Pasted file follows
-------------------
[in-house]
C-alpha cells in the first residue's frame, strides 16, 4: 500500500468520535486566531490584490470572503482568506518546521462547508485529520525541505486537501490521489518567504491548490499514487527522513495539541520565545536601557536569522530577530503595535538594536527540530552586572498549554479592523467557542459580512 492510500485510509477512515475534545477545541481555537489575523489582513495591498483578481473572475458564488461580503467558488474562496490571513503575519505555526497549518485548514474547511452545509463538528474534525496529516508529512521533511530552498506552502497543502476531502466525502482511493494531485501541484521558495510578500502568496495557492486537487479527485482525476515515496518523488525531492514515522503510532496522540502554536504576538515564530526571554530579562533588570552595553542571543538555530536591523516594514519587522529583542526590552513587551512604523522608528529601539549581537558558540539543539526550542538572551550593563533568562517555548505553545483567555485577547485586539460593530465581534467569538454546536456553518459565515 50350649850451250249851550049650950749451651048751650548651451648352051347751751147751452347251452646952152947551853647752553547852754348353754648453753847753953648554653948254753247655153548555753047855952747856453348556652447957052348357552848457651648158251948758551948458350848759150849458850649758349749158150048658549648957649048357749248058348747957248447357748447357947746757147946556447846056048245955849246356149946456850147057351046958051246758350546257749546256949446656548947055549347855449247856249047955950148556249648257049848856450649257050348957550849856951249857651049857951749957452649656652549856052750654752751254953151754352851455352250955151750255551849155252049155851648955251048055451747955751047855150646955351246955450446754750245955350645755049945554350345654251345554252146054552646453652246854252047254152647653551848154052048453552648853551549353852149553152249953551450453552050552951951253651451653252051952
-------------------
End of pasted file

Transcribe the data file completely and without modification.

[in-house]
C-alpha cells in the first residue's frame, strides 16, 4: 500500500468520535486566531490584490470572503482568506518546521462547508485529520525541505486537501490521489518567504491548490499514487527522513495539541520565545536601557536569522530577530503595535538594536527540530552586572498549554479592523467557542459580512 492510500485510509477512515475534545477545541481555537489575523489582513495591498483578481473572475458564488461580503467558488474562496490571513503575519505555526497549518485548514474547511452545509463538528474534525496529516508529512521533511530552498506552502497543502476531502466525502482511493494531485501541484521558495510578500502568496495557492486537487479527485482525476515515496518523488525531492514515522503510532496522540502554536504576538515564530526571554530579562533588570552595553542571543538555530536591523516594514519587522529583542526590552513587551512604523522608528529601539549581537558558540539543539526550542538572551550593563533568562517555548505553545483567555485577547485586539460593530465581534467569538454546536456553518459565515 50350649850451250249851550049650950749451651048751650548651451648352051347751751147751452347251452646952152947551853647752553547852754348353754648453753847753953648554653948254753247655153548555753047855952747856453348556652447957052348357552848457651648158251948758551948458350848759150849458850649758349749158150048658549648957649048357749248058348747957248447357748447357947746757147946556447846056048245955849246356149946456850147057351046958051246758350546257749546256949446656548947055549347855449247856249047955950148556249648257049848856450649257050348957550849856951249857651049857951749957452649656652549856052750654752751254953151754352851455352250955151750255551849155252049155851648955251048055451747955751047855150646955351246955450446754750245955350645755049945554350345654251345554252146054552646453652246854252047254152647653551848154052048453552648853551549353852149553152249953551450453552050552951951253651451653252051952